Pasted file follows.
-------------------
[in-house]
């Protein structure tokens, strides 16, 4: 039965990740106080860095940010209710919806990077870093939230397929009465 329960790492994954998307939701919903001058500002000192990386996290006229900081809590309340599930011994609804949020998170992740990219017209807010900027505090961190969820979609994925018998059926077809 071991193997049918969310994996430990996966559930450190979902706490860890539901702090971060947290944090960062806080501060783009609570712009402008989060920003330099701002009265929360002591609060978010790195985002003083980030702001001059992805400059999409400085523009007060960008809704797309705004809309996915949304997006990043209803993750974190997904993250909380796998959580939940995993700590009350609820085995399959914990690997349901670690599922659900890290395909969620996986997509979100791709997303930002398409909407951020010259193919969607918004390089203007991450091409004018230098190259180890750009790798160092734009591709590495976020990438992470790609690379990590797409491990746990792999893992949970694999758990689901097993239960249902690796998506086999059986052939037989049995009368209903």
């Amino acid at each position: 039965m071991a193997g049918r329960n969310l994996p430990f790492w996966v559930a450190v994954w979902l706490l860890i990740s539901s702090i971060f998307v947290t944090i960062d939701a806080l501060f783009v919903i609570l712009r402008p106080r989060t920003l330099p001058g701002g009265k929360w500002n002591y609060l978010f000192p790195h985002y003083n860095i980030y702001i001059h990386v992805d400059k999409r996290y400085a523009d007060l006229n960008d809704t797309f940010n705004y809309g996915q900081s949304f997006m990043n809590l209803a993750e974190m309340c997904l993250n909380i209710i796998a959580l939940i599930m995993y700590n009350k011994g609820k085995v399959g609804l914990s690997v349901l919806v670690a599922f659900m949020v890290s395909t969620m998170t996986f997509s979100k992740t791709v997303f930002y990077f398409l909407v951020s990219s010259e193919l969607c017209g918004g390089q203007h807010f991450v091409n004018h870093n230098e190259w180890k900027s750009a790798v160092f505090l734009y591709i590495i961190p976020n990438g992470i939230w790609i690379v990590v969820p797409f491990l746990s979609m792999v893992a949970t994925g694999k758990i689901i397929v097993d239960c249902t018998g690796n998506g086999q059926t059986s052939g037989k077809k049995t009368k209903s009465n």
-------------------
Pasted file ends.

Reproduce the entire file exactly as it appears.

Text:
[in-house]
């Protein structure tokens, strides 16, 4: 039965990740106080860095940010209710919806990077870093939230397929009465 329960790492994954998307939701919903001058500002000192990386996290006229900081809590309340599930011994609804949020998170992740990219017209807010900027505090961190969820979609994925018998059926077809 071991193997049918969310994996430990996966559930450190979902706490860890539901702090971060947290944090960062806080501060783009609570712009402008989060920003330099701002009265929360002591609060978010790195985002003083980030702001001059992805400059999409400085523009007060960008809704797309705004809309996915949304997006990043209803993750974190997904993250909380796998959580939940995993700590009350609820085995399959914990690997349901670690599922659900890290395909969620996986997509979100791709997303930002398409909407951020010259193919969607918004390089203007991450091409004018230098190259180890750009790798160092734009591709590495976020990438992470790609690379990590797409491990746990792999893992949970694999758990689901097993239960249902690796998506086999059986052939037989049995009368209903």
């Amino acid at each position: 039965m071991a193997g049918r329960n969310l994996p430990f790492w996966v559930a450190v994954w979902l706490l860890i990740s539901s702090i971060f998307v947290t944090i960062d939701a806080l501060f783009v919903i609570l712009r402008p106080r989060t920003l330099p001058g701002g009265k929360w500002n002591y609060l978010f000192p790195h985002y003083n860095i980030y702001i001059h990386v992805d400059k999409r996290y400085a523009d007060l006229n960008d809704t797309f940010n705004y809309g996915q900081s949304f997006m990043n809590l209803a993750e974190m309340c997904l993250n909380i209710i796998a959580l939940i599930m995993y700590n009350k011994g609820k085995v399959g609804l914990s690997v349901l919806v670690a599922f659900m949020v890290s395909t969620m998170t996986f997509s979100k992740t791709v997303f930002y990077f398409l909407v951020s990219s010259e193919l969607c017209g918004g390089q203007h807010f991450v091409n004018h870093n230098e190259w180890k900027s750009a790798v160092f505090l734009y591709i590495i961190p976020n990438g992470i939230w790609i690379v990590v969820p797409f491990l746990s979609m792999v893992a949970t994925g694999k758990i689901i397929v097993d239960c249902t018998g690796n998506g086999q059926t059986s052939g037989k077809k049995t009368k209903s009465n």